Cannington Manor photo album.
Courtesy of the University of Saskatchewan. (Morton Manuscripts Collection, University of Saskatchewan Library Special Collections MSS_C555_2_14_20)
Francis Page, daughter of Captain Pierce, recounted the building of the church for her children in memoirs entitled "A few reminiscences of our early life in the North-West"."We soon felt we must have a Church, the settlement was growing, so logs must be got out, everyone helping. To Ted belongs the honour of bringing home the first load, which was on December 22, 1883, then the logs being hauled, the "raising" was the next proceeding, as soon as the snow should be quite gone; this was arranged for June 16, 1884." More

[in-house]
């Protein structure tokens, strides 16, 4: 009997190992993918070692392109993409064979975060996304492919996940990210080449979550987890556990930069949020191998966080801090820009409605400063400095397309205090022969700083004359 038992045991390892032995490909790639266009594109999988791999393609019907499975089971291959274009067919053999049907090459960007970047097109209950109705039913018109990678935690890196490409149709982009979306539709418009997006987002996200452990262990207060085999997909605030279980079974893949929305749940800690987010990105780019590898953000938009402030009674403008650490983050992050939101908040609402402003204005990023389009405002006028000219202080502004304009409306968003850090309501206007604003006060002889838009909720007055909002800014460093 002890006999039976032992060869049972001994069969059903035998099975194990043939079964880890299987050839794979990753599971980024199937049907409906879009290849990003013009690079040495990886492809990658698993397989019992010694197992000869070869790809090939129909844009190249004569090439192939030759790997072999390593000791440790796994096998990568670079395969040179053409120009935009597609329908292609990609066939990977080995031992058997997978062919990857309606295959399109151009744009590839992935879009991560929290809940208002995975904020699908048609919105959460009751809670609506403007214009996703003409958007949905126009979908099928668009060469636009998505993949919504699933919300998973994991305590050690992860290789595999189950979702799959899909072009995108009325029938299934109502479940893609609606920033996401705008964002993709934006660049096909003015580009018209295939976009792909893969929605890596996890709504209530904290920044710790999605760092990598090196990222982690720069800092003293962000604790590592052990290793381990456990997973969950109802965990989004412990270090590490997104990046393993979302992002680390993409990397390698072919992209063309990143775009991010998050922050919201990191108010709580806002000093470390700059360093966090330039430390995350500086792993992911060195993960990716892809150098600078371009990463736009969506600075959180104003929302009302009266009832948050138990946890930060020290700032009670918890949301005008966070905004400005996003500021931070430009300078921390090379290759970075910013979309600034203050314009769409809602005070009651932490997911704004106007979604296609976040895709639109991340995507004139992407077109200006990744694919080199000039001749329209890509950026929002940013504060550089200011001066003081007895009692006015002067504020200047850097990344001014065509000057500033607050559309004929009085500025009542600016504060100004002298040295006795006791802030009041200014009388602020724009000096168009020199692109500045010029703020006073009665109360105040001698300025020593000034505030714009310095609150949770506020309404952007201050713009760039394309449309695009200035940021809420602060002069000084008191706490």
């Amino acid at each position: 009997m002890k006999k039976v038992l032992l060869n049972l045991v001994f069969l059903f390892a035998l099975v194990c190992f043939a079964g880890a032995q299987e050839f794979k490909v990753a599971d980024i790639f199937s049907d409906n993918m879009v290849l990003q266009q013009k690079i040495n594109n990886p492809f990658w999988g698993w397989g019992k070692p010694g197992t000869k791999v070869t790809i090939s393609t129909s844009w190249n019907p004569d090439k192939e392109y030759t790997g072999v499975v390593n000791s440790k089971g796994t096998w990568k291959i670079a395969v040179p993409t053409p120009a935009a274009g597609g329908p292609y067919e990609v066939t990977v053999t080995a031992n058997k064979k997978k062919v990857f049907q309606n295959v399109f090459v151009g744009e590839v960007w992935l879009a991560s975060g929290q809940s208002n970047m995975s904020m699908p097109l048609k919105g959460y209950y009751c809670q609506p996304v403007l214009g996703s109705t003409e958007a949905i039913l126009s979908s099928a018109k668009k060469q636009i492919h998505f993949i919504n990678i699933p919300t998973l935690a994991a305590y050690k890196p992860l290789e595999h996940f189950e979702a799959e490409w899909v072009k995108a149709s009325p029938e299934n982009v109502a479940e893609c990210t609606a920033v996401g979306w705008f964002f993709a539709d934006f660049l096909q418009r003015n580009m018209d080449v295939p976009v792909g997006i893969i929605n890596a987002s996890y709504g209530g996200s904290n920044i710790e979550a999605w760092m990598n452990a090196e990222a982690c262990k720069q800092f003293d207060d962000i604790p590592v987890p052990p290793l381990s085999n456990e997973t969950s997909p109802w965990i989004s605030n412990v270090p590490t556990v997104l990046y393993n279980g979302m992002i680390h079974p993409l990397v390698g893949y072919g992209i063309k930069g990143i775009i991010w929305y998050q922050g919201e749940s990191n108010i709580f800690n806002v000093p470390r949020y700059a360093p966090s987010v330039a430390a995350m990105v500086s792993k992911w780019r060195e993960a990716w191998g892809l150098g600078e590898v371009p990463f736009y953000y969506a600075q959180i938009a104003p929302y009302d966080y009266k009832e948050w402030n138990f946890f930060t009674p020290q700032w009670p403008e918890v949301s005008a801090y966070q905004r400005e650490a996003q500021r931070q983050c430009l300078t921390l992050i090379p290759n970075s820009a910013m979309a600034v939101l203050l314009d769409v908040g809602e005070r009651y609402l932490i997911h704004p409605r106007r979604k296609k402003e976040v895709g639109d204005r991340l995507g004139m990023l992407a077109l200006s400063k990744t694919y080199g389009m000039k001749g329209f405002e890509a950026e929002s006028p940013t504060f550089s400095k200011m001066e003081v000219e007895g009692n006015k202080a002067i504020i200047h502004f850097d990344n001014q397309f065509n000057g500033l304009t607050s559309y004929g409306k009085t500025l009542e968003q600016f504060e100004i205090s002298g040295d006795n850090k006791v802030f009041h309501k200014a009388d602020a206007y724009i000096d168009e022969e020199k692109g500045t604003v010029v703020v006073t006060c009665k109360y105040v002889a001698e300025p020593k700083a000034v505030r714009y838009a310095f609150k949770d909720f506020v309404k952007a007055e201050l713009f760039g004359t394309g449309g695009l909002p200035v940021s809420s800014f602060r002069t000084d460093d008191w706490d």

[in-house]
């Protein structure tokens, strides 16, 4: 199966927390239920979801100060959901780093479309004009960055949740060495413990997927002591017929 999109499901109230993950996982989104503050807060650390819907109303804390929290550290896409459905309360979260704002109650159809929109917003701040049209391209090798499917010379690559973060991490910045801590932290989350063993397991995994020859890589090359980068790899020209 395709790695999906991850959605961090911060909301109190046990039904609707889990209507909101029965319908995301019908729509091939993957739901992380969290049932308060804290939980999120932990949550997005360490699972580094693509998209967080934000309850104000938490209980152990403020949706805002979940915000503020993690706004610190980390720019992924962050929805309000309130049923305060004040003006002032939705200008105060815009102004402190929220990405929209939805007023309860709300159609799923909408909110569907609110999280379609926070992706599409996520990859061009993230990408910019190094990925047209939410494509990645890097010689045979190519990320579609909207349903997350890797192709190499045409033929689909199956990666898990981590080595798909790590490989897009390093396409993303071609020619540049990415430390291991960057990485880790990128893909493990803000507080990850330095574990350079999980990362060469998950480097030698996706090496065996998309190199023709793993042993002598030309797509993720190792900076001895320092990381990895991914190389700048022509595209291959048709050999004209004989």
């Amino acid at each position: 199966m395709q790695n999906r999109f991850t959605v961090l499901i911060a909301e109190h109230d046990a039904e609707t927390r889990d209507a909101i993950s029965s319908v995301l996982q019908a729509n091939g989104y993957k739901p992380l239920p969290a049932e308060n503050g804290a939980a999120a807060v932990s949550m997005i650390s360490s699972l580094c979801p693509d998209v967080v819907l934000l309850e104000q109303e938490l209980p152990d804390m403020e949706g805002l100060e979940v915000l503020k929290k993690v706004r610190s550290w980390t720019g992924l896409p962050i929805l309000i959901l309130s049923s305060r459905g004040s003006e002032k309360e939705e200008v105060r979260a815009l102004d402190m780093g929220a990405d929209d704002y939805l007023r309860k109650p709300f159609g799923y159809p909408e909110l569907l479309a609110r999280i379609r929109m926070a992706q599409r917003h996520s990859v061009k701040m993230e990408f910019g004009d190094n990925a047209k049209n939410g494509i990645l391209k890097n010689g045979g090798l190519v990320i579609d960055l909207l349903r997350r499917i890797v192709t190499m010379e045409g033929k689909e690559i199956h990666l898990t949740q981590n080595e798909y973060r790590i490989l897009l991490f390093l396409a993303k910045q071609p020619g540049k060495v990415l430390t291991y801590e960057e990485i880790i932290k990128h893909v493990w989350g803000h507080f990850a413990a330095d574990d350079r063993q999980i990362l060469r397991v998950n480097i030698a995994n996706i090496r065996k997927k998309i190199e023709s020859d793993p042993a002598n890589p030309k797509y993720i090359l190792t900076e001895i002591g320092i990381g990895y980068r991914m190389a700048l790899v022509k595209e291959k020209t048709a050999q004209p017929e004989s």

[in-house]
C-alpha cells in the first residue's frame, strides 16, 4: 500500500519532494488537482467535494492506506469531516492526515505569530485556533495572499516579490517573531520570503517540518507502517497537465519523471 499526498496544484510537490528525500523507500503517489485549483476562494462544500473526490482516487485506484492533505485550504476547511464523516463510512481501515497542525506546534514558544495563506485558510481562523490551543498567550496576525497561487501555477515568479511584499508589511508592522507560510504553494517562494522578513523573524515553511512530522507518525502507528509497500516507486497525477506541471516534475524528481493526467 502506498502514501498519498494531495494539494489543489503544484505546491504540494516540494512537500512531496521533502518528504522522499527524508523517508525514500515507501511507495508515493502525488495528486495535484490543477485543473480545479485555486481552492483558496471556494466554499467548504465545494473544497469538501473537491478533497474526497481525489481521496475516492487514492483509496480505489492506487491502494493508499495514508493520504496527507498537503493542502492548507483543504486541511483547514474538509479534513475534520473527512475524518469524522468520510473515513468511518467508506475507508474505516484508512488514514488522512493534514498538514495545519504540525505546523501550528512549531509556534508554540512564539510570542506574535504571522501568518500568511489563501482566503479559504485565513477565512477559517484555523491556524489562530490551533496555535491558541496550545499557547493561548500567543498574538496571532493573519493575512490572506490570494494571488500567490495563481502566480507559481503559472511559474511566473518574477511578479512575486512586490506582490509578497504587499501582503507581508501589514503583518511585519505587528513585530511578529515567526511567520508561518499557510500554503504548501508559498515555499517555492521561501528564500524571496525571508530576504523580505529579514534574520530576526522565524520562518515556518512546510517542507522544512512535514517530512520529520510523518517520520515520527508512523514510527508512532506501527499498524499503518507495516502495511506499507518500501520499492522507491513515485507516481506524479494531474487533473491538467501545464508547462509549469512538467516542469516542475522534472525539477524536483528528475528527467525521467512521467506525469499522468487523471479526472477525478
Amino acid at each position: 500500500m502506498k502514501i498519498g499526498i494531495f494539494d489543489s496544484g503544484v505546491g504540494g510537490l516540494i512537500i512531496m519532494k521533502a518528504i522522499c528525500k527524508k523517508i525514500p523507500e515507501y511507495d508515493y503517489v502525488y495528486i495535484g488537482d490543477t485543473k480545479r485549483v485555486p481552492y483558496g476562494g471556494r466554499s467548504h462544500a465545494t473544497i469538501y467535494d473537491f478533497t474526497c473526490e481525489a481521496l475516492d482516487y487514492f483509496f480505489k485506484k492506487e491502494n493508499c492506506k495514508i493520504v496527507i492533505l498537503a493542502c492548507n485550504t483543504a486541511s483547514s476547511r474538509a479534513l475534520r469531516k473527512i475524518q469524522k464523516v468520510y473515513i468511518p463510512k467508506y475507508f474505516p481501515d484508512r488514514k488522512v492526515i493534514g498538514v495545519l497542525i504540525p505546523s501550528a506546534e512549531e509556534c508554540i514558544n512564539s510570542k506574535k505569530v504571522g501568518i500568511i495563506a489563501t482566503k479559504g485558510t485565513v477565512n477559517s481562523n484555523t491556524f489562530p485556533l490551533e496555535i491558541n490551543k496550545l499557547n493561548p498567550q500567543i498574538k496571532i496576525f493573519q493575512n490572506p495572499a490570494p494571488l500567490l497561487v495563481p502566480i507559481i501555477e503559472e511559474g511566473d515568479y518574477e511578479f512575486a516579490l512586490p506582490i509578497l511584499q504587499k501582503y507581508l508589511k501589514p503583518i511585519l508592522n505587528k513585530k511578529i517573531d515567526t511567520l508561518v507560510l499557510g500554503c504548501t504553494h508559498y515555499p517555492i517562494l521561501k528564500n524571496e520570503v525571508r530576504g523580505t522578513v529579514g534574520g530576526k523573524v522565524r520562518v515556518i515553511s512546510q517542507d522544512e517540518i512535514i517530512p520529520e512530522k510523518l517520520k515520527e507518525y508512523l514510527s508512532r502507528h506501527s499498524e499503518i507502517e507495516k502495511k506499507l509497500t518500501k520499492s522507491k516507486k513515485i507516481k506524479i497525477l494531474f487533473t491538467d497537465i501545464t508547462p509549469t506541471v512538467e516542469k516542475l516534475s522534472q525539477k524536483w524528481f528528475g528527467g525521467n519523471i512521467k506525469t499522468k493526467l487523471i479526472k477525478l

A page from the 1896 cash book of the
Ladies' Anglican Guild lists names of the leading churchwomen of the day.
Spring in Cannington Manor in the 1890s. Photo (probably taken by Ernest Humphrys), courtesy of descendants of the Humphrys family.
"This church in the form of a cross presented difficulties not found in the plain log shack of the period; the walls, for instance, included twelve corners, and to bring the slanting levels of the complicated roof to one peak in the centre was a work of exceptional skill. The beam work throughout is superb and can be well seen because of two very large gothic windows originally with ribbed glass which light up the central portion of the church (crossing) where these beams, so skilfully patterned by adze, were brought to a peak from which hangs a chandelier of pierced brass with three lamps, originally with decorative frosted globes. This is apt to hit the head of tall clergy who, there being no pulpit, preach from this spot."- from an article by A E M Hewlett
During renovations of 2011.